Parents Make Agonizing Decision to Take Son With Rare Cancer Off Life Support. It’s Just What His Body Needed

Three-year-old Dylan Askin was on the brink of death.

Found unresponsive while at daycare, he was rushed to a nearby hospital. According to Kidspot, his parents believed he had pneumonia, but after he had been suffering from seizures and lung collapses over the past few months, doctors knew it was much more serious. Dylan’s mother, Kerry Askin, explained to the Derby Telegraph:

“After no improvement, they did an X-ray and discovered the collapse and that his lungs looked unclear and potentially were covered in air-filled cysts.”

It was then that he was diagnosed with a rare form of lung cancer, Pulmonary Langerhans Cell Histiocytosis. The disease affects one in every 200,000 children, and one in every one to two million babies.

As his condition worsened, Dylan was placed on life support. His parents were told that he would likely not survive because his oxygen levels were declining and his lungs were very infected. Kerry tells the Derby Telegraph:

“On Good Friday we were told he wasn’t going to survive and we had him baptized and all said goodbye.”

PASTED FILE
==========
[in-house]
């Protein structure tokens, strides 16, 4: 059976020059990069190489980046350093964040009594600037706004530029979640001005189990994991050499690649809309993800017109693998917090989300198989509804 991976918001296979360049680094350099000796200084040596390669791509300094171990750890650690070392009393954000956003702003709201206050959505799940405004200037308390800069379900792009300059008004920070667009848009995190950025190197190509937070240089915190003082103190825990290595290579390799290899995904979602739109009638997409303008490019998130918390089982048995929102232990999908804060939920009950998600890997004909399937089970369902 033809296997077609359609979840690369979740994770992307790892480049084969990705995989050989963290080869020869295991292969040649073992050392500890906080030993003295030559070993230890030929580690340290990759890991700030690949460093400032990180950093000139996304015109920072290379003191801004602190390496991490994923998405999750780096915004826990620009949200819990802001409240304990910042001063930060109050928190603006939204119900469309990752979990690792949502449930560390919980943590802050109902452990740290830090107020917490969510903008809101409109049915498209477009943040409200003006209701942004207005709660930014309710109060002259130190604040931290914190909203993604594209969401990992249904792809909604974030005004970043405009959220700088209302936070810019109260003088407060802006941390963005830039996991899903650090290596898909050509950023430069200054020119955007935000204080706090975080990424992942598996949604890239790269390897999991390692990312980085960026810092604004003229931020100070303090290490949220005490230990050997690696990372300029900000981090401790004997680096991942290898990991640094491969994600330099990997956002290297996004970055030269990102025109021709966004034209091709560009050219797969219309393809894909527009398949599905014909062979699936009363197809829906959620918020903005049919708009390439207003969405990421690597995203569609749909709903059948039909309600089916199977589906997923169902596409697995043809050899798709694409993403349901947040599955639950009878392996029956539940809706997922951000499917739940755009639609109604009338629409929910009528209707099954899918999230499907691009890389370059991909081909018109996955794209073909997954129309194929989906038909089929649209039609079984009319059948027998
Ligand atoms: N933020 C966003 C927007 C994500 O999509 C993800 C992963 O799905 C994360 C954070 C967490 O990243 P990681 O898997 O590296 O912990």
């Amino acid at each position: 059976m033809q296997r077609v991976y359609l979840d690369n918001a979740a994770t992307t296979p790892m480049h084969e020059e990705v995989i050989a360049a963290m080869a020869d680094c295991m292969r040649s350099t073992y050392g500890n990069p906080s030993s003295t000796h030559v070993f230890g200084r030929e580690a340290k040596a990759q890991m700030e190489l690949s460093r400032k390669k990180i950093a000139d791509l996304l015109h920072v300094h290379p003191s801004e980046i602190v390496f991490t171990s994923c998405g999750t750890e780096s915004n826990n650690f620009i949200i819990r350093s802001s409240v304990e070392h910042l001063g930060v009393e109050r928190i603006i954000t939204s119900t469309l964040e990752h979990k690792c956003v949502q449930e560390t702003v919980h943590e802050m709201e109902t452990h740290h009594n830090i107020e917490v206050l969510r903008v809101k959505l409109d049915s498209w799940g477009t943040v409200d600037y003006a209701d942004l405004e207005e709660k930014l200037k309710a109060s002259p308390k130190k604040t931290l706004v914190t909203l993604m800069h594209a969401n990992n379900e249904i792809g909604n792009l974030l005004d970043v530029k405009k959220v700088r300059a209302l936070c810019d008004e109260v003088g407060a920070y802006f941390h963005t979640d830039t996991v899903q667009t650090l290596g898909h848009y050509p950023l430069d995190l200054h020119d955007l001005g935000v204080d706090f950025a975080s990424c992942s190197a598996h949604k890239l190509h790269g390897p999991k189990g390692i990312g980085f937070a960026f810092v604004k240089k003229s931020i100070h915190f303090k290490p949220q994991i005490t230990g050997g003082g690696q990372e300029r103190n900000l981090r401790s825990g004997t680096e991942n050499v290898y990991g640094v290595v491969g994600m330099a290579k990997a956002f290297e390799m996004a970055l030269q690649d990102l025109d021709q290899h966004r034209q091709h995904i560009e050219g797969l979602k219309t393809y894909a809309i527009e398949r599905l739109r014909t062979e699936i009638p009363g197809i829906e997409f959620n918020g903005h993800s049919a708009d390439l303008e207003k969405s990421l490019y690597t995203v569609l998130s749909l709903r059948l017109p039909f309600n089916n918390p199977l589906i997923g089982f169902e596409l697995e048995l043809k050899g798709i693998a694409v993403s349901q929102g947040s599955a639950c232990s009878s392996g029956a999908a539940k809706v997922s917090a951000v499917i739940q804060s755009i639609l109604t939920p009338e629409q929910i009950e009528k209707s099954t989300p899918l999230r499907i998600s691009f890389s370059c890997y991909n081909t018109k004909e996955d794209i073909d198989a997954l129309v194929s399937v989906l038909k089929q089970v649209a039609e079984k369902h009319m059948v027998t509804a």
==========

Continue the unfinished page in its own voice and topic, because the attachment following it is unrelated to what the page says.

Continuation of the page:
Miraculously, when they turned off the life support, Dylan’s condition began to improve.

Facebook page dedicated to his recovery further explains what happened:

“We started the process by switching off the muscle relaxant and discovered he needed more sedation. Upon doing this he improved slightly, just enough to make us question everything and then his blood results showed astonishingly that his organs weren’t shutting down despite the very low levels of oxygen so we stopped the process and waited leaving Dylan’s fate in his own hands. Somehow he held on and improved very very gradually over the next week.

With antibiotics for PCP pneumonia, high dose steroids and antacids we helped his body heal and the best we could and he did the rest!”

Dylan was released from the hospital a little over a month later. Doctors are unable to explain how Dylan survived, but his mother knows one thing for sure:

“It really is a miracle,” she says.

While the Askin family is asking for privacy during this time, they have started a fundraising page to help with medical expenses.

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